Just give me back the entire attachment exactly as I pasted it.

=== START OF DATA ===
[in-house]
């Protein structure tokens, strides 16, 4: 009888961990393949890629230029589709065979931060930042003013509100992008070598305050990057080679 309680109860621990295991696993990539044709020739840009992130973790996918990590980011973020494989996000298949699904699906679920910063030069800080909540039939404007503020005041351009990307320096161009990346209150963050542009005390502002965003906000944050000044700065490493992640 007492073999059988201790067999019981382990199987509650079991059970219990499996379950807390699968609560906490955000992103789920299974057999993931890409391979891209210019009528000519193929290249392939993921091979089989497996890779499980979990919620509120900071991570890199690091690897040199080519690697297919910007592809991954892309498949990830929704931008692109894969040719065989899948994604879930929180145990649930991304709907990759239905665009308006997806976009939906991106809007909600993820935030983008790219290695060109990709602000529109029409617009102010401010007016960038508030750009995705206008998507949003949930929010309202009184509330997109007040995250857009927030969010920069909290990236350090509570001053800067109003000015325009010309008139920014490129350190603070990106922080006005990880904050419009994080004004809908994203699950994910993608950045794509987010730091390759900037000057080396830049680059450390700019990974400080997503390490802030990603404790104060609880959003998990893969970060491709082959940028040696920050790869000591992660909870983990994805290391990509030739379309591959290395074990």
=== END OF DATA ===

[in-house]
């Protein structure tokens, strides 16, 4: 009888961990393949890629230029589709065979931060930042003013509100992008070598305050990057080679 309680109860621990295991696993990539044709020739840009992130973790996918990590980011973020494989996000298949699904699906679920910063030069800080909540039939404007503020005041351009990307320096161009990346209150963050542009005390502002965003906000944050000044700065490493992640 007492073999059988201790067999019981382990199987509650079991059970219990499996379950807390699968609560906490955000992103789920299974057999993931890409391979891209210019009528000519193929290249392939993921091979089989497996890779499980979990919620509120900071991570890199690091690897040199080519690697297919910007592809991954892309498949990830929704931008692109894969040719065989899948994604879930929180145990649930991304709907990759239905665009308006997806976009939906991106809007909600993820935030983008790219290695060109990709602000529109029409617009102010401010007016960038508030750009995705206008998507949003949930929010309202009184509330997109007040995250857009927030969010920069909290990236350090509570001053800067109003000015325009010309008139920014490129350190603070990106922080006005990880904050419009994080004004809908994203699950994910993608950045794509987010730091390759900037000057080396830049680059450390700019990974400080997503390490802030990603404790104060609880959003998990893969970060491709082959940028040696920050790869000591992660909870983990994805290391990509030739379309591959290395074990």